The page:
However, you're nowhere close on the food use. I sympathize with your sausage drying problem, but I don't think this is the answer. Sorry!

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Ready for breakfast? Anyone who has spent much time in France will recognize what follows.

As I mentioned last night we fogies get together on Tuesday mornings for breakfast and to shoot the breeze. The was a lot of discussion this morning about why French wedding dinners take so long. (One of the guys had just been to one where aperitifs started at 6:00PM, they sat down at 9:30PM and he & his wife left at 1:15 AM after the main course, but before cheese, dessert or coffee.) We also had a long discussion about where to go this year to watch the Tour de France. The easy part was settling upon Mazamet. The hard part is choosing the restaurant for lunch afterwards. I got the restaurant assignment.

Not much more to say so here are some pictures just to make you drool a little bit.

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Here's the table.

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Croissants, pain au raison & torsacle. Note 2 different types of croissant; nature & beurre. Buy the beurre they're much richer!

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The bread from the local shop.

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Coffee.

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Jams. All home made by friends.

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Close up of pain au raison and Torsacle.

Alan's turn next week.

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gallery_28661_4818_5414.jpg

We're visiting Najac.

Najac is about 10 miles from where we live and as you see is an exceptionally pretty village. The drive over to Najac is equally nice as you pass through some very nice farmland sprinkled with cows, pass a duck farm with all of the foie gras on the hoof so to speak and go along a ridge with beautiful views to either side. You can make out the Averyron Gorge all the way from Villefranche to St Antonin. There are some favorite hiking paths around here.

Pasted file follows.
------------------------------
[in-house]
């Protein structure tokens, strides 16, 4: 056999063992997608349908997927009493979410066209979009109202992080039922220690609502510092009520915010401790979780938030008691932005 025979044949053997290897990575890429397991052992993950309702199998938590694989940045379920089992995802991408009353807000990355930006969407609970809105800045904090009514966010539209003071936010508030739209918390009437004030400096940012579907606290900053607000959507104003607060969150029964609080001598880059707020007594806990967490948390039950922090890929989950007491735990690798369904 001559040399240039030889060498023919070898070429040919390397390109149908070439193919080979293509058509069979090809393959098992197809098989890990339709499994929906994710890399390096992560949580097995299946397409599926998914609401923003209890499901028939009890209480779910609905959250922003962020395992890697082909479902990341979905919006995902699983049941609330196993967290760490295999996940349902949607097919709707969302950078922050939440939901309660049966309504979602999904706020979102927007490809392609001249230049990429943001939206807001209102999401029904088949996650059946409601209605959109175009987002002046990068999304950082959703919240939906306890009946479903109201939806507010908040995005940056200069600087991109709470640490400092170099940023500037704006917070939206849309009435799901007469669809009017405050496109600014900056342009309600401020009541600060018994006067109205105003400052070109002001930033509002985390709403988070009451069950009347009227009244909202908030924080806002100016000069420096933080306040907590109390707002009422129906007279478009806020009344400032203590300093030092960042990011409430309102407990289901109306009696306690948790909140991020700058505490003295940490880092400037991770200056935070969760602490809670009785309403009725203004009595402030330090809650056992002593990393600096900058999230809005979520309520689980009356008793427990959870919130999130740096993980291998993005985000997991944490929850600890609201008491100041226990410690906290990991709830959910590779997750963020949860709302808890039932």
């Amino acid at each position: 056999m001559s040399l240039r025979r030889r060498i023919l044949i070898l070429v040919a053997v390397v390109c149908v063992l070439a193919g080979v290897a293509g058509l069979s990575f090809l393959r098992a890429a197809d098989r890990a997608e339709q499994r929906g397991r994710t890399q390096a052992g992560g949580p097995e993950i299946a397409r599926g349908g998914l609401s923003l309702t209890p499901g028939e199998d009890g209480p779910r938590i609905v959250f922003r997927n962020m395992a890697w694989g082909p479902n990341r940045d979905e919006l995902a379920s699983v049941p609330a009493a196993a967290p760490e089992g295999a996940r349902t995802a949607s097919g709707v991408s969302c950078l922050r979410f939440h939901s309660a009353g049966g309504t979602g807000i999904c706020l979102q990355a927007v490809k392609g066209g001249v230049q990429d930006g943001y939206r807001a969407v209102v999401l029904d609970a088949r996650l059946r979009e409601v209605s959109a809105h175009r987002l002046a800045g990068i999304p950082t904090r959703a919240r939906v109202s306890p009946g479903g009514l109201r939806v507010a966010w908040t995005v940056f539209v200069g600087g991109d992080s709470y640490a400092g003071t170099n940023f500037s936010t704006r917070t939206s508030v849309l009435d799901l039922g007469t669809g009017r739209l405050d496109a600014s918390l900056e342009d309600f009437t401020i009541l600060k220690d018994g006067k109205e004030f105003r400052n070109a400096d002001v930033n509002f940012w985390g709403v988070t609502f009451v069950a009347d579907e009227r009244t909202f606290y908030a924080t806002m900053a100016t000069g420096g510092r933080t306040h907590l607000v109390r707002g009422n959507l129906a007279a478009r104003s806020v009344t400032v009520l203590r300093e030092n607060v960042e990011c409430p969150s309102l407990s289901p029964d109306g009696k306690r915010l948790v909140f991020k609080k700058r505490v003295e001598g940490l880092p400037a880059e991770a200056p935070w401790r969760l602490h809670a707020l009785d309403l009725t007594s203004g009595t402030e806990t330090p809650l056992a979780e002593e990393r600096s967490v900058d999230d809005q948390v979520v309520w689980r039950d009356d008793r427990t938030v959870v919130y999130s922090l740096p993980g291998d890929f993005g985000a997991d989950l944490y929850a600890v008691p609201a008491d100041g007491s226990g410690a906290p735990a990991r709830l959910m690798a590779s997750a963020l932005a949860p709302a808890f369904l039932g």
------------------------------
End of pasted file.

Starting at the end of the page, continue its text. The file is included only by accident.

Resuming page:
You come down off the ridge passing a small well proportioned château until you reach & cross the river Averyron. Before you cross there is a nice Hotel Restaurant down a small lane (although John Whiting of French forum fame tells me that the restaurant has gone off!) Now you go up & up the hill to the village, the church and the château. 3/4 of the way up is our favorite pizzeria which does both Italian & French food. Cheap & cheerful!

At the top is the village.

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The village has a hotel/ restaurant (Bib Gourmand) and three cafes that serve food. There is an excellent pâtisserie as well as a general store. A favorite pass time for visitors is to look at the houses for sale in the windows of the Notaire and the Real Estate Agent. We can all dream can't we.

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The view down the hill.

Nothing fancy here, not very touristy but a very nice place to visit.

If you have the legs for it you can walk up to & around the château.

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The views are worth it!

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Oh that breakfast! It brings back excellent and hungry-making memories.


"You dont know everything in the world! You just know how to read!" -an ah-hah! moment for 6-yr old Miss O.